The Tate Center is interesting architecturally. It looks like an airplane hangar, but when you walk into it your eyes immediately go to that amazing ceiling. It is unexpected.
At the time that I became president, the Tate was in disrepair with peeling paint and water damage to the ceiling. Mrs. Mary Louis Williams, an honorary graduate of Philander Smith, took me into the building, held my hand, walking on her cane, and said, “Now this building is named after my friend Sherman Tate. And it is one of your oldest buildings on this campus. Before you leave this institution as president; you have got to make this building look better.” And so, through support from the National Trust and private donors, we were able to engage in the first phase of doing just that.
Last year at homecoming, after we finished that first round of initial repair, I took her in to see it, and it brought tears to her eyes. Mrs. Williams turns 95 years old this year, so to be able to deliver on something that is an anchor in this community, that a community mother asked me to do as president, and then to talk to her about future plans, and the fact that partners, such as the National Trust, are helping to make that happen—it brings tears to my eyes as well.
We are delivering and committed to making sure that our students and the community will be a part of preserving Tate and all of Philander’s historic buildings. It is absolutely amazing.
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How do you envision role of the Tate Center in engaging students, faculty, and the community based on the needs of Philander Smith in the 21st century?
The current Philander Smith Master Plan was developed during the administration of former president Dr. Trudie Kibbe Reed and identified two building for demolition: the Tate Center and the M.L. Harris Building. I thank God that Dr. Reed had the wisdom and foresight, which was passed on to the next president, Dr. Walter Kimbrough, that we could not tear these buildings down.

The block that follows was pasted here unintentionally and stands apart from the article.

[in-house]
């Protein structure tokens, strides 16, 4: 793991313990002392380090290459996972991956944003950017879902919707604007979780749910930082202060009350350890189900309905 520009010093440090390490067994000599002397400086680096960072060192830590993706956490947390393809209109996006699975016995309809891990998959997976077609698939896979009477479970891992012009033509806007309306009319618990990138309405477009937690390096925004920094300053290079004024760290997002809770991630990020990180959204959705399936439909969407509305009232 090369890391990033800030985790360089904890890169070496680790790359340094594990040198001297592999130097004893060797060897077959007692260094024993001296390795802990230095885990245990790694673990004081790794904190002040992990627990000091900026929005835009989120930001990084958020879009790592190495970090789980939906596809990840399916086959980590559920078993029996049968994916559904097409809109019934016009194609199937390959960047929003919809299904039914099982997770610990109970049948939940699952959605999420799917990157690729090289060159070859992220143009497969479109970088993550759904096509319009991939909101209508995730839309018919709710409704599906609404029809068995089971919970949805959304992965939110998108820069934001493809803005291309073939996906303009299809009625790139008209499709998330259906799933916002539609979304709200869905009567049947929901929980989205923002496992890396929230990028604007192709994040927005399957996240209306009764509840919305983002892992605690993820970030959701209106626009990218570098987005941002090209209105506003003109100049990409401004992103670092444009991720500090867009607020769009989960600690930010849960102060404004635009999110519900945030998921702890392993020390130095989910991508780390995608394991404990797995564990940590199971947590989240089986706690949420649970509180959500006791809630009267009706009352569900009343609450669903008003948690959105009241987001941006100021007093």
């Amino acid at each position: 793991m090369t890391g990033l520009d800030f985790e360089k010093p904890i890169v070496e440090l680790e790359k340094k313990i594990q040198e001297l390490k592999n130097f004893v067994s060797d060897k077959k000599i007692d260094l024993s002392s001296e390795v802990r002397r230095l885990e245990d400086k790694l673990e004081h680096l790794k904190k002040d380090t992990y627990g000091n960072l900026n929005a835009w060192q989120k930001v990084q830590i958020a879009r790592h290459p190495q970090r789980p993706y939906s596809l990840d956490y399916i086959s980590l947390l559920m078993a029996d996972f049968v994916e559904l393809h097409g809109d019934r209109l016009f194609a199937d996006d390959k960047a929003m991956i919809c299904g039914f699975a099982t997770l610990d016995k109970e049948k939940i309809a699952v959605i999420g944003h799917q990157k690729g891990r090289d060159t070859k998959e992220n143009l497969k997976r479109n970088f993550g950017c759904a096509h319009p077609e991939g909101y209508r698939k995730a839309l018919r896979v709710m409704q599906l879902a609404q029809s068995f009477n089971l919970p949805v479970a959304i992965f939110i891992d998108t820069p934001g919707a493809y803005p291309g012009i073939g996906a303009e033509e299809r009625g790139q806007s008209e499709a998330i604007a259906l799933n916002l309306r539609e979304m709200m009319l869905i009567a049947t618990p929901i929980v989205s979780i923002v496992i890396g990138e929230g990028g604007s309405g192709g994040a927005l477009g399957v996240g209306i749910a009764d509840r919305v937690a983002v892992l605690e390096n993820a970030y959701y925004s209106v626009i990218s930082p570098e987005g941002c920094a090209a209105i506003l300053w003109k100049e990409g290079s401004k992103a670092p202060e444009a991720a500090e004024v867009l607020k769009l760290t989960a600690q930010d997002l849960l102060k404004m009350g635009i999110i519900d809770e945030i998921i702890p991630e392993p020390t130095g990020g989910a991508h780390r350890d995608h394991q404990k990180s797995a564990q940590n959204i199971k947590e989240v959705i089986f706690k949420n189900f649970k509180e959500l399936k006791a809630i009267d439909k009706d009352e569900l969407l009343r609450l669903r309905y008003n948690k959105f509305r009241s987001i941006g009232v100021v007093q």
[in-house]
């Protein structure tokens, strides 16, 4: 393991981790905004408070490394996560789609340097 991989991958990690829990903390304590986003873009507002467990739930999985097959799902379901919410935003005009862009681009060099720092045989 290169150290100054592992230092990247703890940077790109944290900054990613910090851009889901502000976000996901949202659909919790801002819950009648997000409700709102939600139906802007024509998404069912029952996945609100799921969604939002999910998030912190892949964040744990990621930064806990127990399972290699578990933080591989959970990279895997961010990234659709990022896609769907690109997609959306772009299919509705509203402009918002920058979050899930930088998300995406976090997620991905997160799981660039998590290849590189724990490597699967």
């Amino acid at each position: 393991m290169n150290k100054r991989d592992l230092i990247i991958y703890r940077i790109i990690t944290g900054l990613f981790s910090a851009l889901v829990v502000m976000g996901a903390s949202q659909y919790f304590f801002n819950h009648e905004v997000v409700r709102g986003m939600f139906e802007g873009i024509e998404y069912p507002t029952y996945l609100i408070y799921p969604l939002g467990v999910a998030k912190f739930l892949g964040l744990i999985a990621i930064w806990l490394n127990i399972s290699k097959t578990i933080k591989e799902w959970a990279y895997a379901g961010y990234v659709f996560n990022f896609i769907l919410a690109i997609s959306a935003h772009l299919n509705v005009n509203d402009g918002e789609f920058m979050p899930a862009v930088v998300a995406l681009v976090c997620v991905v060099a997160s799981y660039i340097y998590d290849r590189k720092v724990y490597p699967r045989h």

The Tate Center is one of our most beautiful structures on this campus because of its proximity and meaning in the center of the campus. Originally known as the “Old Gymnasium,” it was renamed after Sherman E. Tate, alumni, prominent entrepreneur, and former chairman of the Philander Smith Board of Trustees. Mr. Tate always gives credit to Philander Smith and how it helped to catapult him, as a young man who came from poverty—and using basketball as his entree to the institution—preparing him with an education for life and living. It is at the Tate Center where we can recreate this experience for a new generation of students.
As we think about the iterations of our master plan, we want to look at Tate as a student success center that maintains it as the nucleus of the campus while allowing it to support increased recreation and serve as a place where students can find themselves. That is why I get excited thinking about the opportunities for preservation, but also the experiences many students will have there for generations to come.
What is the role of Philander Smith within Little Rock's African American community and the historic Dunbar neighborhood?
There is a triangle in this community where you have the historic Dunbar neighborhood, the site of so much [Black] excellence and then you have the Little Rock Central High School neighborhood, synonymous with the 20th century struggle for school integration. Philander Smith is right in the center and connected to those communities. It is the reality that in 2022, we are still dealing with the issues of social justice, which are woven into the historical fabric of these neighborhoods.